Photo Prompt Story: The Down Line

This is a fictional short story, in 1360 words. It was prompted by this photo, taken by Sue Judd, and featured on her blog. https://suejudd.com/

Sue suggested it might be something I could write about.

George was excited. He had bought a new suit for the interview, and checked out his travel plans. One train to the necessary station, around forty minutes. Say fifteen minutes to walk to the industrial estate, and that was fifty-five minutes. He would allow ninety-five minutes from home, just to make sure. Caroline was very excited. The prospect of a new job for her husband was a joy. After George had been made redundant late last year, things were manageable, but tough. She was so supportive, and he really appreciated her bringing in the money from her job at the local Council. She had been the driving force. Finding jobs online, helping him update his CV, and constantly boosting him up. Always so positive.

They just about managed the mortgage and bills, but holiday plans had been put on hold, and so had the decision to start a family. Caroline wanted nothing more than to have a baby, and George was totally on board with that too. But the unexpected news had put a hold on so many things in their life. He had been upset when they told his mother-in-law. She wanted nothing more than to be a grandmother, and George had felt personally responsible for the delay. Working in such a niche market was always going to be an issue. But Caroline had found the perfect job, even though it would mean a commute he wasn’t used to. She had helped with the updated CV, and even checked over his online application, suggesting various bullet points he should include.

The end result was success. His first interview since he lost his last job. They were both so happy, Caroline bought in a takeaway curry, to celebrate.

It seemed that the best idea was to book the train ticket online. They accepted lots of payment options, and they could send it to your email, or phone. George was impressed. He might even print out the ticket, just in case. Wouldn’t hurt to take a paper copy along. Just as well though, considering the local station no longer had any staff. The company had decided that there were not enough passengers to justify any station staff, let alone a ticket office. Besides, the tickets were either checked on the train, or at the destination. The prospect of random checks put off all but the most determined fare-dodgers. George was always going to buy a ticket. He would never even think to avoid paying the fare.

Caroline helped him to chose the suit. Smart, modern, but not excessively flash. Just the right look, for that sort of company. She put it on her credit card. A month before they had to pay, and he would have his first salary by then. They were sure of that. The night before, they went through his references, as well as all of his qualification certificates, and packed them in a very sensible business case. It would look like a shoulder bag, but nothing too casual. He slipped in his notebook computer, fully charged, just in case he needed to check anything on the way.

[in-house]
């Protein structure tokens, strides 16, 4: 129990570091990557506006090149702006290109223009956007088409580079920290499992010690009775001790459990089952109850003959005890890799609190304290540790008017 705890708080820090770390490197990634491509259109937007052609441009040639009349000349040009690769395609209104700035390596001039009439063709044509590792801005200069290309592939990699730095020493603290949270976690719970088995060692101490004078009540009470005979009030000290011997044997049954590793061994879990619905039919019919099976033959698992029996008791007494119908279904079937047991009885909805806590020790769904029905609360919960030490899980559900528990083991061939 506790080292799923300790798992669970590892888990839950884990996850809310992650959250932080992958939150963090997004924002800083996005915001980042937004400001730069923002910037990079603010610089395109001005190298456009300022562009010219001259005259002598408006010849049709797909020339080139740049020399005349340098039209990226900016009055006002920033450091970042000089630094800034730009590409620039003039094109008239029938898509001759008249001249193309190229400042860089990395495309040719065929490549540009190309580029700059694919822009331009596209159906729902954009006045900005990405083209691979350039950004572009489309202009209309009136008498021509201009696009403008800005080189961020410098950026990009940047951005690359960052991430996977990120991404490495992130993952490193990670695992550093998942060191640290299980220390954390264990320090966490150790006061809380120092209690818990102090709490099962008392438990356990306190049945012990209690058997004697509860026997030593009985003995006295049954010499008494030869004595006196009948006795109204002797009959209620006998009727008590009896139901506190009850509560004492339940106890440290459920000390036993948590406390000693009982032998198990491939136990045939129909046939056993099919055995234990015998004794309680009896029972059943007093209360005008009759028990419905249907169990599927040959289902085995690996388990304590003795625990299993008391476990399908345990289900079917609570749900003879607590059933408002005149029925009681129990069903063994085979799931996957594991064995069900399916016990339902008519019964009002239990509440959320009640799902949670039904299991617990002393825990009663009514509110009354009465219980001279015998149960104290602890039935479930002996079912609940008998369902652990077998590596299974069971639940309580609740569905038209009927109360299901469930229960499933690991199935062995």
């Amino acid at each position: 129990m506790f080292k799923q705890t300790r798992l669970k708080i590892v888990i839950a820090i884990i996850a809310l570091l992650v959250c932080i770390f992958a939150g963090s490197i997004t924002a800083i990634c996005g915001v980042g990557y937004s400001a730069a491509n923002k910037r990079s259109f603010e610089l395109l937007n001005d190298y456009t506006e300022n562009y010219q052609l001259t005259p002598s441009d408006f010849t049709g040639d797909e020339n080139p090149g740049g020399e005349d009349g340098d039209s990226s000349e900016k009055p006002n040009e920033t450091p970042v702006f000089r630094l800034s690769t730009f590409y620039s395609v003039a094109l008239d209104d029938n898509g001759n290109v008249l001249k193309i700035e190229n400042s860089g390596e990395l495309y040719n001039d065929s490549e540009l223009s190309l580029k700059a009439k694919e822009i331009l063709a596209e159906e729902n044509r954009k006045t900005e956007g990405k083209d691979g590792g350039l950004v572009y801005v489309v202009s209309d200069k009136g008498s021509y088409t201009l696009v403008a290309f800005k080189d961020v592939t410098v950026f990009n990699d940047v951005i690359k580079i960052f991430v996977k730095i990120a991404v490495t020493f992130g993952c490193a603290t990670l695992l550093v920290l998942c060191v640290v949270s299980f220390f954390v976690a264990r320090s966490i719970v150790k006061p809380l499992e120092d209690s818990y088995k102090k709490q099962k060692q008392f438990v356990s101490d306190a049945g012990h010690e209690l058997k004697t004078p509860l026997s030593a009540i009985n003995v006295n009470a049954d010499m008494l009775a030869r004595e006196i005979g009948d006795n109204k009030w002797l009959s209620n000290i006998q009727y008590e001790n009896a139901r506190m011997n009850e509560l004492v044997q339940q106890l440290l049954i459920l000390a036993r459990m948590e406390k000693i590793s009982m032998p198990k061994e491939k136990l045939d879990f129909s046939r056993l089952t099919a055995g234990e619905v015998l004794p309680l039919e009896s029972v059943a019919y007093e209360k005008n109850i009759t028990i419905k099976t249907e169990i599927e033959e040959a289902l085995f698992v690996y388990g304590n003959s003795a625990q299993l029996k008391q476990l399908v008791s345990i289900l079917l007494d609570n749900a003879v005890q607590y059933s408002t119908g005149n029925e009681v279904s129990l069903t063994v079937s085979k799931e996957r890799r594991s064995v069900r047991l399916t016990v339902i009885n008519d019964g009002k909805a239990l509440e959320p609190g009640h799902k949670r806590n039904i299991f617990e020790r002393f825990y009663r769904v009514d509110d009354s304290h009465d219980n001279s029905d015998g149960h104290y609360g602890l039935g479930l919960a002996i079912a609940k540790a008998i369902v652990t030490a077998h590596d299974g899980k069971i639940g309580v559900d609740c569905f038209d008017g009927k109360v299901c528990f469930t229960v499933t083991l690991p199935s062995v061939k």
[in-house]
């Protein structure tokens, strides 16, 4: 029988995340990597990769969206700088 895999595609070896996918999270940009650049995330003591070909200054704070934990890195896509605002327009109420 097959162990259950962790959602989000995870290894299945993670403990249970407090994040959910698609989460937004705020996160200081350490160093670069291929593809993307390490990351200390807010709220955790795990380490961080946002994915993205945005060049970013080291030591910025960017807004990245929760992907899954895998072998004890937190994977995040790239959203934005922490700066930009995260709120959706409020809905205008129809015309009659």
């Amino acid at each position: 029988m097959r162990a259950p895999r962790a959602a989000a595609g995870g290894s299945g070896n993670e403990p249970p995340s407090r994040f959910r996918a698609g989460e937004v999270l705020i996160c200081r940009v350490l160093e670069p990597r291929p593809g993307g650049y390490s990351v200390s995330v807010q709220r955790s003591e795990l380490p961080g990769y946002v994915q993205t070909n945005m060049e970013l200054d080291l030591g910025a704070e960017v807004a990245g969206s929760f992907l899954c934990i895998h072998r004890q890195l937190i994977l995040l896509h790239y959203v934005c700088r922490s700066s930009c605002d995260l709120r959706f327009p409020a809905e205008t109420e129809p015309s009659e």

The weather forecast was for a sunny and bright day. Not cold, not too warm. So no coat would be required, and his transition lenses in the spectacles would cope. No need to consider separate sunglasses. One less thing to worry about. That night, he cuddled Caroline close to him in bed. George had to confess that he was quite excited about taking a train. For the last twelve years, he had driven to work. But losing the company car had made that impossible. They could only run one car on what they had to spend, and Caroline needed that for her job, as well as getting the shopping, and going to see her mum. He wouldn’t mind at all. He would be a commuter. A happy commuter too.

He didn’t get much sleep. Long before the alarm was due to go off, he was already in the shower, his clothes laid out in the spare room, so as not to disturb his wife too early. George shaved carefully, then did his hair just so. The crisp new shirt felt stiff as he dressed, but in a good way. By the time Caroline had stirred, he was dressed and ready, with two coffees already drunk. He was far too nervous to eat, so would save his appetite for the celebration meal later. Caroline was still in her dressing gown, when she kissed him goodbye. As he walked along the path smiling back at her, she called out. “Love you, honey. Text me with the good news”.